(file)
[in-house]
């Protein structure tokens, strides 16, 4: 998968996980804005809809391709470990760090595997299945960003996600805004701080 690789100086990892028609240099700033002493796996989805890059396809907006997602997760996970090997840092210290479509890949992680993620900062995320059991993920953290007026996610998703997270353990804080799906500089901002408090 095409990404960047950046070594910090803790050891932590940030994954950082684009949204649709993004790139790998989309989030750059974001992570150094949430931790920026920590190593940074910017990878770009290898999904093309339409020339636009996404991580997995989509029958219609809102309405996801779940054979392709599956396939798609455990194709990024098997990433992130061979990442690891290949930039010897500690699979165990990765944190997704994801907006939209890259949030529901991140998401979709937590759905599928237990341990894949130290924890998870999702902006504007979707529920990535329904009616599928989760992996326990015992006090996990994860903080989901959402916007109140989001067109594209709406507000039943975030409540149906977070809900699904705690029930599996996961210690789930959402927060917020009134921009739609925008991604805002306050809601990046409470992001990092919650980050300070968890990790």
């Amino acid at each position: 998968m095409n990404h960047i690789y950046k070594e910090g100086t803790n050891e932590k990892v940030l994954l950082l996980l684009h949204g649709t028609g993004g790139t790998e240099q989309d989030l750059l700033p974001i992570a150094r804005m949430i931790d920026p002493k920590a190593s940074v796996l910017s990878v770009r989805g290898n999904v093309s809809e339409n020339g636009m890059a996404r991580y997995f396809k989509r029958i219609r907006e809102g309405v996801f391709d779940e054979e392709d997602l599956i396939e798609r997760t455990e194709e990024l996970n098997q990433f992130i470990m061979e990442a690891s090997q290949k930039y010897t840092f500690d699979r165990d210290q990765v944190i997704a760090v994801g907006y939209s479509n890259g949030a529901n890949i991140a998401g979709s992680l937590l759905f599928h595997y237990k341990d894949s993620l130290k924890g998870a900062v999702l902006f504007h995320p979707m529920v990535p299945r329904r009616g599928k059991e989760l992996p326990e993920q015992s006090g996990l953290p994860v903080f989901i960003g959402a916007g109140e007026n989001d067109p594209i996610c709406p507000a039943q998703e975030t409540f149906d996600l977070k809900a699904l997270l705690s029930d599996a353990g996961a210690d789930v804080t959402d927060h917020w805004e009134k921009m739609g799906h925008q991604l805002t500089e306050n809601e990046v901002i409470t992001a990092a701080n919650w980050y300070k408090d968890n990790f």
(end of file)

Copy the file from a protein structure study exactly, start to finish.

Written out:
[in-house]
């Protein structure tokens, strides 16, 4: 998968996980804005809809391709470990760090595997299945960003996600805004701080 690789100086990892028609240099700033002493796996989805890059396809907006997602997760996970090997840092210290479509890949992680993620900062995320059991993920953290007026996610998703997270353990804080799906500089901002408090 095409990404960047950046070594910090803790050891932590940030994954950082684009949204649709993004790139790998989309989030750059974001992570150094949430931790920026920590190593940074910017990878770009290898999904093309339409020339636009996404991580997995989509029958219609809102309405996801779940054979392709599956396939798609455990194709990024098997990433992130061979990442690891290949930039010897500690699979165990990765944190997704994801907006939209890259949030529901991140998401979709937590759905599928237990341990894949130290924890998870999702902006504007979707529920990535329904009616599928989760992996326990015992006090996990994860903080989901959402916007109140989001067109594209709406507000039943975030409540149906977070809900699904705690029930599996996961210690789930959402927060917020009134921009739609925008991604805002306050809601990046409470992001990092919650980050300070968890990790």
């Amino acid at each position: 998968m095409n990404h960047i690789y950046k070594e910090g100086t803790n050891e932590k990892v940030l994954l950082l996980l684009h949204g649709t028609g993004g790139t790998e240099q989309d989030l750059l700033p974001i992570a150094r804005m949430i931790d920026p002493k920590a190593s940074v796996l910017s990878v770009r989805g290898n999904v093309s809809e339409n020339g636009m890059a996404r991580y997995f396809k989509r029958i219609r907006e809102g309405v996801f391709d779940e054979e392709d997602l599956i396939e798609r997760t455990e194709e990024l996970n098997q990433f992130i470990m061979e990442a690891s090997q290949k930039y010897t840092f500690d699979r165990d210290q990765v944190i997704a760090v994801g907006y939209s479509n890259g949030a529901n890949i991140a998401g979709s992680l937590l759905f599928h595997y237990k341990d894949s993620l130290k924890g998870a900062v999702l902006f504007h995320p979707m529920v990535p299945r329904r009616g599928k059991e989760l992996p326990e993920q015992s006090g996990l953290p994860v903080f989901i960003g959402a916007g109140e007026n989001d067109p594209i996610c709406p507000a039943q998703e975030t409540f149906d996600l977070k809900a699904l997270l705690s029930d599996a353990g996961a210690d789930v804080t959402d927060h917020w805004e009134k921009m739609g799906h925008q991604l805002t500089e306050n809601e990046v901002i409470t992001a990092a701080n919650w980050y300070k408090d968890n990790f």